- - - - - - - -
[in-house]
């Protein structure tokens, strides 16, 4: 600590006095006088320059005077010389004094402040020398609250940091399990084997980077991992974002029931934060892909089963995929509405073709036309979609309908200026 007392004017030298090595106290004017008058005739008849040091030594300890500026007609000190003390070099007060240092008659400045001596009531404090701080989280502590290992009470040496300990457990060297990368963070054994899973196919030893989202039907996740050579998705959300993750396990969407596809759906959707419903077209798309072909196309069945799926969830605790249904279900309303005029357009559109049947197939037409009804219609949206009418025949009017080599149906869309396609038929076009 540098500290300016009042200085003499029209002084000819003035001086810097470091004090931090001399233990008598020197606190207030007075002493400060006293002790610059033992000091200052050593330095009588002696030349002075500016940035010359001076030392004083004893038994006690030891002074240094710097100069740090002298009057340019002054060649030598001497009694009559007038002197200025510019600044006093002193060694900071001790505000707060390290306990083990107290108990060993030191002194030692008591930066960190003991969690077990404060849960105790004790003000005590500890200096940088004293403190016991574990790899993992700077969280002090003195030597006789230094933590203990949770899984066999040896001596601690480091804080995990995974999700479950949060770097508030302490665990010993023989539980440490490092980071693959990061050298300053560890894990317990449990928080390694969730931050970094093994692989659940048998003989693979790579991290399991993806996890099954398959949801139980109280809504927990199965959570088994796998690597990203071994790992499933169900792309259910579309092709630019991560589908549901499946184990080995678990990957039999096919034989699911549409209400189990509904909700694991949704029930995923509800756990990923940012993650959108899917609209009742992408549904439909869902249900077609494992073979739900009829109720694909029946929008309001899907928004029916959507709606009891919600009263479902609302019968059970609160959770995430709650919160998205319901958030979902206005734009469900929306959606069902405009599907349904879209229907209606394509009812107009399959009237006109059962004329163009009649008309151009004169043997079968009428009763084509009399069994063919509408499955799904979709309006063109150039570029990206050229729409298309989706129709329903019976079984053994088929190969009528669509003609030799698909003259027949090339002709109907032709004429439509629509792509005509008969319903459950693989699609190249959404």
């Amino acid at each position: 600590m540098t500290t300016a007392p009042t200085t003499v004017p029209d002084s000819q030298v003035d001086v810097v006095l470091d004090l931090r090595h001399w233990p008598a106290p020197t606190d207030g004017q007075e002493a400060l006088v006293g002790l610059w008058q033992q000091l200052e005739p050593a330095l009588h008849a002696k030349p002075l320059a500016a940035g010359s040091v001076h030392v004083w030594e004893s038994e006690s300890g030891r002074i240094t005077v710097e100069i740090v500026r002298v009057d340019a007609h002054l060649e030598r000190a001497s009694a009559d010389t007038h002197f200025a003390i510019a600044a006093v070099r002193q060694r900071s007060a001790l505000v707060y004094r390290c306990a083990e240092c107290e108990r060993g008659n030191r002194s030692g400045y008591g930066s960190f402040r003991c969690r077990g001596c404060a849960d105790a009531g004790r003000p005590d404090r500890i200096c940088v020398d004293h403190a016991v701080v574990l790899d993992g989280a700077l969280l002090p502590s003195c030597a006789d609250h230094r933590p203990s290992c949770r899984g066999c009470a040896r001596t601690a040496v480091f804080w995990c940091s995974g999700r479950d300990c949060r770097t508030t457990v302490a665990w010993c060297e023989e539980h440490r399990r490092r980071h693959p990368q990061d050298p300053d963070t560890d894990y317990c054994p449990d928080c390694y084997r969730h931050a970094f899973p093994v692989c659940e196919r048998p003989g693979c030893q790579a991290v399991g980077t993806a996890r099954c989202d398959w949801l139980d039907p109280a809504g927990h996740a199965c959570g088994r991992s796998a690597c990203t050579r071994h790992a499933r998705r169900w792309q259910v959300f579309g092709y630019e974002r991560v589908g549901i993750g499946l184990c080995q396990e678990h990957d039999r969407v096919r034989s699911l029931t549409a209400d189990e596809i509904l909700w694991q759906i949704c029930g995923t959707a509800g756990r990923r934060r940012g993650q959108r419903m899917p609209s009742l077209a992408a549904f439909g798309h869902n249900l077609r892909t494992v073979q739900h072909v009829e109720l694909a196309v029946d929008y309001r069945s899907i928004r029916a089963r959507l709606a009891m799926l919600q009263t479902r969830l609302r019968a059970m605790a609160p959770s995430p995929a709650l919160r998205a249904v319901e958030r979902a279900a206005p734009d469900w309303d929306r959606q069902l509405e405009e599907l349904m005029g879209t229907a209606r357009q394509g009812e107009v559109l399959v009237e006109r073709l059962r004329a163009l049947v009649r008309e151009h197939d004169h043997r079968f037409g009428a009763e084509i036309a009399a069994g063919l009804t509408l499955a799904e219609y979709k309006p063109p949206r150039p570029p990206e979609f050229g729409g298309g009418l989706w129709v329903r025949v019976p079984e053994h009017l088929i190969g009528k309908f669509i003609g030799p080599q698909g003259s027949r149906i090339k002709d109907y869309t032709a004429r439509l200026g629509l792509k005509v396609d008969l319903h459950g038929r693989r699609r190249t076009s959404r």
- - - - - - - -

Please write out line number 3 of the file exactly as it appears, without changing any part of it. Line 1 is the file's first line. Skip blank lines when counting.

């Amino acid at each position: 600590m540098t500290t300016a007392p009042t200085t003499v004017p029209d002084s000819q030298v003035d001086v810097v006095l470091d004090l931090r090595h001399w233990p008598a106290p020197t606190d207030g004017q007075e002493a400060l006088v006293g002790l610059w008058q033992q000091l200052e005739p050593a330095l009588h008849a002696k030349p002075l320059a500016a940035g010359s040091v001076h030392v004083w030594e004893s038994e006690s300890g030891r002074i240094t005077v710097e100069i740090v500026r002298v009057d340019a007609h002054l060649e030598r000190a001497s009694a009559d010389t007038h002197f200025a003390i510019a600044a006093v070099r002193q060694r900071s007060a001790l505000v707060y004094r390290c306990a083990e240092c107290e108990r060993g008659n030191r002194s030692g400045y008591g930066s960190f402040r003991c969690r077990g001596c404060a849960d105790a009531g004790r003000p005590d404090r500890i200096c940088v020398d004293h403190a016991v701080v574990l790899d993992g989280a700077l969280l002090p502590s003195c030597a006789d609250h230094r933590p203990s290992c949770r899984g066999c009470a040896r001596t601690a040496v480091f804080w995990c940091s995974g999700r479950d300990c949060r770097t508030t457990v302490a665990w010993c060297e023989e539980h440490r399990r490092r980071h693959p990368q990061d050298p300053d963070t560890d894990y317990c054994p449990d928080c390694y084997r969730h931050a970094f899973p093994v692989c659940e196919r048998p003989g693979c030893q790579a991290v399991g980077t993806a996890r099954c989202d398959w949801l139980d039907p109280a809504g927990h996740a199965c959570g088994r991992s796998a690597c990203t050579r071994h790992a499933r998705r169900w792309q259910v959300f579309g092709y630019e974002r991560v589908g549901i993750g499946l184990c080995q396990e678990h990957d039999r969407v096919r034989s699911l029931t549409a209400d189990e596809i509904l909700w694991q759906i949704c029930g995923t959707a509800g756990r990923r934060r940012g993650q959108r419903m899917p609209s009742l077209a992408a549904f439909g798309h869902n249900l077609r892909t494992v073979q739900h072909v009829e109720l694909a196309v029946d929008y309001r069945s899907i928004r029916a089963r959507l709606a009891m799926l919600q009263t479902r969830l609302r019968a059970m605790a609160p959770s995430p995929a709650l919160r998205a249904v319901e958030r979902a279900a206005p734009d469900w309303d929306r959606q069902l509405e405009e599907l349904m005029g879209t229907a209606r357009q394509g009812e107009v559109l399959v009237e006109r073709l059962r004329a163009l049947v009649r008309e151009h197939d004169h043997r079968f037409g009428a009763e084509i036309a009399a069994g063919l009804t509408l499955a799904e219609y979709k309006p063109p949206r150039p570029p990206e979609f050229g729409g298309g009418l989706w129709v329903r025949v019976p079984e053994h009017l088929i190969g009528k309908f669509i003609g030799p080599q698909g003259s027949r149906i090339k002709d109907y869309t032709a004429r439509l200026g629509l792509k005509v396609d008969l319903h459950g038929r693989r699609r190249t076009s959404r």